Dr.Mohamed-Ali Ibrahim is an ISO consultant and ATC Certification auditor specialising in translation and interpreting services and quality management. He has been involved in the development of language services ISO standards since the inception of the first translation services standard in the early noughties.
In this blog, Dr Ibrahim talks about his background and specialism in interpreting services, as well as the landscape around the emerging interpreting services standards, and the societal changes they reflect.
Tell us about your background
I am a translator and interpreter with 25 years of experience in the language services industry. I hold a PhD in Risk & Quality Management, and have been closely involved in ISO standards development and auditing for language services for nearly 20 years.
I am also an MBA lecturer and author of a number of business management books in Vienna, Austria, where I live, although I also have close contact with and spend some of my time in the Middle East.
I work with ATC Certification as a lead auditor on translation, interpreting and quality management standards. Through my own company IQ-C Vienna, I also provide consulting and training services, as well as auditing for certification bodies such as TÜV Austria.
You are an interpreting specialist?
Yes, that’s right, I was a practising conference interpreter for many years, and I have always had a keen interest in the development of ISO standards specifically for interpreting services.
Over the past few years, I have followed the emergence of international standards for interpreting services, starting with the general interpreting services standard ISO 18841, and lately the specialist standards ISO 20228 on legal interpreting, ISO 21998 on healthcare interpreting, and the latest, ISO 23155 on conference interpreting.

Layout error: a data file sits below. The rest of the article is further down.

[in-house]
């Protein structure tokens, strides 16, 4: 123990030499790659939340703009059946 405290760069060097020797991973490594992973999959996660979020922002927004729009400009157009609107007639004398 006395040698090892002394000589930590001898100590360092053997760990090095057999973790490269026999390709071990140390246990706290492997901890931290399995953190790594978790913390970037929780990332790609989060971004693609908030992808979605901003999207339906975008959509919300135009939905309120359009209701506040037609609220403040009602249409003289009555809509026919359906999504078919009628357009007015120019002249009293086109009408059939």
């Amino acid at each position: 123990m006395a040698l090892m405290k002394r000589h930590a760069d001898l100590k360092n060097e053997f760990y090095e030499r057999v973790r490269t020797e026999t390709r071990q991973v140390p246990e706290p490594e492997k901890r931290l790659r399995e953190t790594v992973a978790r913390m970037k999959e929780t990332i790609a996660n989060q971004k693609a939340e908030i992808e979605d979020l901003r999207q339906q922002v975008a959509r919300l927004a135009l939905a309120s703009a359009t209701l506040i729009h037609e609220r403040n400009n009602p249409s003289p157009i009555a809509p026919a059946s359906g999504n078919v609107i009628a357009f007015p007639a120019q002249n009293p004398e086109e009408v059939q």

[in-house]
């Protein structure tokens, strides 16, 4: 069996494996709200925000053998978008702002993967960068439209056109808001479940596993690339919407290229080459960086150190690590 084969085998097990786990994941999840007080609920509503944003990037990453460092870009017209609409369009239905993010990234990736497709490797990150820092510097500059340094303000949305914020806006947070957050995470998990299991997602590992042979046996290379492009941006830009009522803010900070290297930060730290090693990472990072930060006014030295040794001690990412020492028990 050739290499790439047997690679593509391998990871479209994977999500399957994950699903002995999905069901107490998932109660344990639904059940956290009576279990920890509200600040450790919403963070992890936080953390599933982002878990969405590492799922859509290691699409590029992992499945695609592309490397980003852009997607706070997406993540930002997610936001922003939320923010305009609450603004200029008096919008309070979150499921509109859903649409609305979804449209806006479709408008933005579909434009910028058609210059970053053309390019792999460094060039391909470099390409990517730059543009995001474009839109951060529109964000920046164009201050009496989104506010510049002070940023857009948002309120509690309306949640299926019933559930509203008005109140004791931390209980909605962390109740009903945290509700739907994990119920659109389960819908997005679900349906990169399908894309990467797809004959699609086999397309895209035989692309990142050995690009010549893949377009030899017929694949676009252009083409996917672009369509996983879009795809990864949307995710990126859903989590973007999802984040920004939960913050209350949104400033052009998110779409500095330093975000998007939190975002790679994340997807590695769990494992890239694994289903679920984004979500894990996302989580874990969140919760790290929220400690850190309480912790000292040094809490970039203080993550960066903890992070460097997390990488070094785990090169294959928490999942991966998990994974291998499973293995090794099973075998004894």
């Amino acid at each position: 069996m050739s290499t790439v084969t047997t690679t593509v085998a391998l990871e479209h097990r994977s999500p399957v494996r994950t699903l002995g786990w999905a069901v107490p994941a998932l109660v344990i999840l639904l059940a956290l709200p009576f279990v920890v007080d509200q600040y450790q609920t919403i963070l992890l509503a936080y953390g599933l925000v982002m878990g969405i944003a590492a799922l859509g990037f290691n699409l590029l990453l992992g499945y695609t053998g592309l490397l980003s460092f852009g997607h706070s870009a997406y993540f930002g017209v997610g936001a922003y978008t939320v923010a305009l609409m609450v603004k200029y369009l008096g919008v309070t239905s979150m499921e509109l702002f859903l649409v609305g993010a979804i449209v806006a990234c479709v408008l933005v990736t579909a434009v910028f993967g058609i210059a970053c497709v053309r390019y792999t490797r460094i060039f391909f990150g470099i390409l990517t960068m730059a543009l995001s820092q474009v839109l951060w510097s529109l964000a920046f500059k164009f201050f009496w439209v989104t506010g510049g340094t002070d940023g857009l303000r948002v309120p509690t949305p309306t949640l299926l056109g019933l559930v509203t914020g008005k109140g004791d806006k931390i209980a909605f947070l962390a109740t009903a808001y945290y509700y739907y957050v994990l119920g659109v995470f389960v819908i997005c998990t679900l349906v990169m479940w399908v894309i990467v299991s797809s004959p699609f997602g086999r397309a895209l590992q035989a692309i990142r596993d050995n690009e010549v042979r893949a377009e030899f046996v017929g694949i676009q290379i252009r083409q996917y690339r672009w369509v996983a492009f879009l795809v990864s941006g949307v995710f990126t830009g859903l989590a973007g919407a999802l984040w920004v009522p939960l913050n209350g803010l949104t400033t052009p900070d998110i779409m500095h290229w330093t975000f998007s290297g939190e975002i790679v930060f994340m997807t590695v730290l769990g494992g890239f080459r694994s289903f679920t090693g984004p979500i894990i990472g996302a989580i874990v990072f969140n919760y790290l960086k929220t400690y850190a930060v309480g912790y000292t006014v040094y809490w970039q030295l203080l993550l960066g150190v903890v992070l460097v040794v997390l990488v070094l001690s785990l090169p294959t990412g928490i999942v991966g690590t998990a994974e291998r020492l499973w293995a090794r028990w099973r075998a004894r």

In the same way as international quality management standards, these interpreting standards are applied and implemented by progressive language service providers who understand the value of making use of ready-made best practices to showcase their commitment to quality-managed services, and their readiness for third-party audits. This is something that especially NGO and public sector clients recognise and appreciate – it’s a win-win-win situation for all stakeholders.
Interpreting standards reflect societal attitudes
To me, the emergence of international standards for interpreting reflects a wider change in societal attitudes, a new positive culture in the interpreting market.
I see a clear shift in the attitudes and policies of highly multicultural countries such as the UK, Germany, the US, Canada, and Australia, where the society now understands the need for language support much better than it perhaps did in the past.
This is the need that our new interpreting services standards responds to, a rising awareness in the communities, and the society around them, to support multiculturalism and people speaking other languages.
As language service professionals, we are at the vanguard of this shift in mentality. As an auditor, it gives me great joy to see interpreting standards being recognised and even required, and to be part of language service providers’ journeys in implementing them.